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How To/Pro-Tips

Diet and Your Dog

A hunting dog is an athlete, particularly a hard-working duck dog. Like most athletes, working dogs work up large appetites. During the waterfowl season when your retriever is burning up calories swimming in cold water and staying warm the rest of the time, high-energy food is best. However, after the season is over and particularly during the warm months, putting your retriever on a diet is a good idea.
If you feed high-protein, high-performance dog food, you can simply cut back the amount fed. Another approach is to change to a different feed with lower protein and fat content. Switch dog foods gradually by mixing, until the dog gets used to the new food.
The metabolism of individual dogs varies and they may require different amounts of food. For a clue to condition, look at the dog's flanks. A healthy dog at its proper weight should show the last two ribs. If more show, feed more. If you can't see those two ribs, cut back.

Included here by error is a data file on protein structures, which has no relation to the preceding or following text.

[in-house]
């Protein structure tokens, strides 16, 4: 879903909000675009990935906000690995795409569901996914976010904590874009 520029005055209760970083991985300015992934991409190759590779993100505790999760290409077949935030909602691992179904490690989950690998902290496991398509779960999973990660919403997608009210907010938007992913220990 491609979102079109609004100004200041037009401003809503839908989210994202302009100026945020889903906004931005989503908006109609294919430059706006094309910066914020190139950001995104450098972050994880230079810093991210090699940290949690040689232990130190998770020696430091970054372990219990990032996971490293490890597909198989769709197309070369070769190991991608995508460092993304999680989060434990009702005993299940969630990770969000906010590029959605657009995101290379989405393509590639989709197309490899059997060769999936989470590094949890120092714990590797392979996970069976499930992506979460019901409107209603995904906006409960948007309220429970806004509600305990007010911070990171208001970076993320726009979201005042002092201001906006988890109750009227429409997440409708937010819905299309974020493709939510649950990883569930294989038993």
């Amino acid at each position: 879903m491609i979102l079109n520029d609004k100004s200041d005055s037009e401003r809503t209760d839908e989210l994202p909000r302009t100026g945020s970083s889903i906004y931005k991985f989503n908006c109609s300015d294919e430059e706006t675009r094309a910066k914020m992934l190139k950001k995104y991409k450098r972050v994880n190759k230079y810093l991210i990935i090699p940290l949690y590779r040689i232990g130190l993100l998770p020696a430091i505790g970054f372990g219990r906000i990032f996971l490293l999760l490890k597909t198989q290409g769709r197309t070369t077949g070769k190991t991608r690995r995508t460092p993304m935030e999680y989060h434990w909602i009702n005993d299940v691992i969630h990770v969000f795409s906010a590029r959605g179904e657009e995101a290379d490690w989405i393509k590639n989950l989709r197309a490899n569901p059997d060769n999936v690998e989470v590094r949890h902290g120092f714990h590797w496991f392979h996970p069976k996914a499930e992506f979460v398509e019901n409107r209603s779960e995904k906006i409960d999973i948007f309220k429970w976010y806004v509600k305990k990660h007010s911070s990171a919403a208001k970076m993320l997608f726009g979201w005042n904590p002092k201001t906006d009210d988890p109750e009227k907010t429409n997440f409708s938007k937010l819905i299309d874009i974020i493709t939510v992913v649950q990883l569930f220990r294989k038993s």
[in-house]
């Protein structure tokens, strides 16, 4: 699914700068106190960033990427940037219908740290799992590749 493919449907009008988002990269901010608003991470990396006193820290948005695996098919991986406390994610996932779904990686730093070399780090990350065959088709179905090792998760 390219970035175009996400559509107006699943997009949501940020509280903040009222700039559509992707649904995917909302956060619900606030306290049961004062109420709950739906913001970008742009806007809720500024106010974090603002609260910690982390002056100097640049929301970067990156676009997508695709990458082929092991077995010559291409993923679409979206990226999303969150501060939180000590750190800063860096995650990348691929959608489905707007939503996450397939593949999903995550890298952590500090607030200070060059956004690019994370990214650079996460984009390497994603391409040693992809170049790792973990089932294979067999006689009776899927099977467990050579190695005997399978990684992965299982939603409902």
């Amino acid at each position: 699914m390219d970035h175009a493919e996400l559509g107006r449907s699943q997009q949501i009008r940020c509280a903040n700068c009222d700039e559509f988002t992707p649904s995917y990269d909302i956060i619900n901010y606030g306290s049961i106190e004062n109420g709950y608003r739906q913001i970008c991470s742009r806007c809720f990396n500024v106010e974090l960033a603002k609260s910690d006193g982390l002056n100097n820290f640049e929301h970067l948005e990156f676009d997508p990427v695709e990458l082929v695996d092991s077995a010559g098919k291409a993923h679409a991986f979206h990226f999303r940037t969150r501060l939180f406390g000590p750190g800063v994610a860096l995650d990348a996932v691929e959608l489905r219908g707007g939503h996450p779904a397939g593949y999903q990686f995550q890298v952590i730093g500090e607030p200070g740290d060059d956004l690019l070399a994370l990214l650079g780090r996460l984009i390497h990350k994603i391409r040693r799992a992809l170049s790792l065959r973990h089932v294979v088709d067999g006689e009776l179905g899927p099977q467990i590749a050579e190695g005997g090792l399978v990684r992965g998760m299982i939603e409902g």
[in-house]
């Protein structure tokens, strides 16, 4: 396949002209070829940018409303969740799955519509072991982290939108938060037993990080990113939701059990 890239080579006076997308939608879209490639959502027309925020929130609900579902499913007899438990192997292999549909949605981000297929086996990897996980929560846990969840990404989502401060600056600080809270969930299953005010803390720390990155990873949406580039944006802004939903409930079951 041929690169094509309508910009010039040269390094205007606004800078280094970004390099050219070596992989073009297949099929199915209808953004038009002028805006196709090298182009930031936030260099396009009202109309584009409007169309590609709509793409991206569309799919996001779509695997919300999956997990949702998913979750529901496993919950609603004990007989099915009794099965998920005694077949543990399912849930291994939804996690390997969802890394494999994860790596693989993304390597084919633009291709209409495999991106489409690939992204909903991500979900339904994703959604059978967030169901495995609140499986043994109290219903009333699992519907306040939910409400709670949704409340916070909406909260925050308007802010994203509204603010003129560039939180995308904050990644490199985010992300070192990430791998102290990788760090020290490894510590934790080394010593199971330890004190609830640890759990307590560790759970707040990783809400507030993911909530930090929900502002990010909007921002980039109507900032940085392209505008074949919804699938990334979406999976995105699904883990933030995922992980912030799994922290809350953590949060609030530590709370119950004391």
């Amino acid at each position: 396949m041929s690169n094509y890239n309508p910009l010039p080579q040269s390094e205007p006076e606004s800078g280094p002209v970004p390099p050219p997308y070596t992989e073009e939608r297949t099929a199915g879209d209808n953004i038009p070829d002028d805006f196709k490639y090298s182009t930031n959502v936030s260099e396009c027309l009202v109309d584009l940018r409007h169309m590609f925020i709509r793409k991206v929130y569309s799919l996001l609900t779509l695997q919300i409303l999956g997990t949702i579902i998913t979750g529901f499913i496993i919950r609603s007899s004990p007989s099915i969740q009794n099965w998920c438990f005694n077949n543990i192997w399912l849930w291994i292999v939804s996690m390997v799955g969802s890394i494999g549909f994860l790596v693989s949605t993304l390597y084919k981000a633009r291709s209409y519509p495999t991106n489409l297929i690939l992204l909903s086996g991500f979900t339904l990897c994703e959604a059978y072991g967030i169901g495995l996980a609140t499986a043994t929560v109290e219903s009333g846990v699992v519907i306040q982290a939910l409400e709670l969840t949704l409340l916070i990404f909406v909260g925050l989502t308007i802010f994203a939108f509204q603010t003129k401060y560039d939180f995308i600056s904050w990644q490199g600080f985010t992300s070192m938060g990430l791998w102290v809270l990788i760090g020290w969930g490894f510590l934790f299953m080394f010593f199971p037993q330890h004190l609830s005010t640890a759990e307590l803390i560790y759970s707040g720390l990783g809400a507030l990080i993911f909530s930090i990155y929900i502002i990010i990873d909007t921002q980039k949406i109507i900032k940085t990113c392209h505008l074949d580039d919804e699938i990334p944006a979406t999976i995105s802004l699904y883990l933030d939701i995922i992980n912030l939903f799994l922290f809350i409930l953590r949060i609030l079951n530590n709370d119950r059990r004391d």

Getting the Range

Basically a bow is a short-range weapon. Compared to bullets and slugs, arrows from even the most modern, high-speed bows fall fast and fall short.

The steeply gaining curve of arrow drop limits the archer's maximum effective range. It also requires precise range estimation and aiming calculation at various points within the bow's effective range. For instance, the aiming points on a 20-yard buck and on a 35-yard buck are very different sight pictures.

With steep, angling shots from treestands, another geometric factor comes into play. With a steep-angle shot, the straight-line diagonal distance to the target doesn't matter. The projectile (bullet or arrow) is affected only by the actual horizontal distance. Thus a buck that is 20 yards away from and 45 degrees below your stand is only 14 actual horizontal yards away and that's how you should hold.